By Bruce Fretts
Updated January 16, 2001 at 05:00 AM EST
  • Movie

Don’t be put off by the juvenile title: Disney’s The Kid is not for tots. Slightly more mature audiences, however, will enjoy Bruce Willis’ deft turn as an all work and no play image consultant who really gets in touch with his inner child through a mystical encounter with his 8 year old self (Spencer Breslin).

Unsubtly directed by Jon Turteltaub (”While You Were Sleeping”), this midlife crisis farce is a contrivance filled confection. It feels like one of those late ’80s body switching comedies, though thankfully it’s closer in spirit to ”Big” than ”Like Father, Like Son” or ”Vice Versa.” There’s a lightness to Willis’ performance that hasn’t been seen since his ”Moonlighting ”days.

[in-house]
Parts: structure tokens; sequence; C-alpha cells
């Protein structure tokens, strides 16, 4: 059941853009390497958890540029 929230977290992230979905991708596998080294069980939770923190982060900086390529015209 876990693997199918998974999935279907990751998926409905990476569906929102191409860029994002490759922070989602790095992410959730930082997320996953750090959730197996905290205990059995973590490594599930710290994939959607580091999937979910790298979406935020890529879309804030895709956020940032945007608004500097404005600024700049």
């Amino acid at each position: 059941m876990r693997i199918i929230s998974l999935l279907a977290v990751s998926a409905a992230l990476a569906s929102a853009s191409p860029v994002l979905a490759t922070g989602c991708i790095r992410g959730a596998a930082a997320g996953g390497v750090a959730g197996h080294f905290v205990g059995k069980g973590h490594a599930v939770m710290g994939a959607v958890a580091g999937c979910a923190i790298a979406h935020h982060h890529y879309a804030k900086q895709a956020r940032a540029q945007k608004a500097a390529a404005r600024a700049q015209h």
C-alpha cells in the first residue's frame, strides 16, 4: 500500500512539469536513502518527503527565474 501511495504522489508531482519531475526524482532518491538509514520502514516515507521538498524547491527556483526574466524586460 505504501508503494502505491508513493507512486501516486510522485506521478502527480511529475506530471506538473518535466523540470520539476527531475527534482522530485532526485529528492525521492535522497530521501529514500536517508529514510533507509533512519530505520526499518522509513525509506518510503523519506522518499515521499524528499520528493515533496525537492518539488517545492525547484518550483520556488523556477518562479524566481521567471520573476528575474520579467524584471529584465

Gone is the ham handed approach he brought to ostensibly comedic roles in ”The Whole Nine Yards” and on NBC’s ”Friends,” both of which cast the actor alongside Matthew Perry (who has an unrecognizable cameo here as a longhaired software mogul). Perhaps playing off pudgy, adorably unaffected costar Breslin helped to loosen Bruce up. You don’t need a ”Sixth Sense” to see that the man is doing his best work with kids these days.

Disney's The Kid

  • Movie
  • PG
  • 101 minutes
  • Jon Turteltaub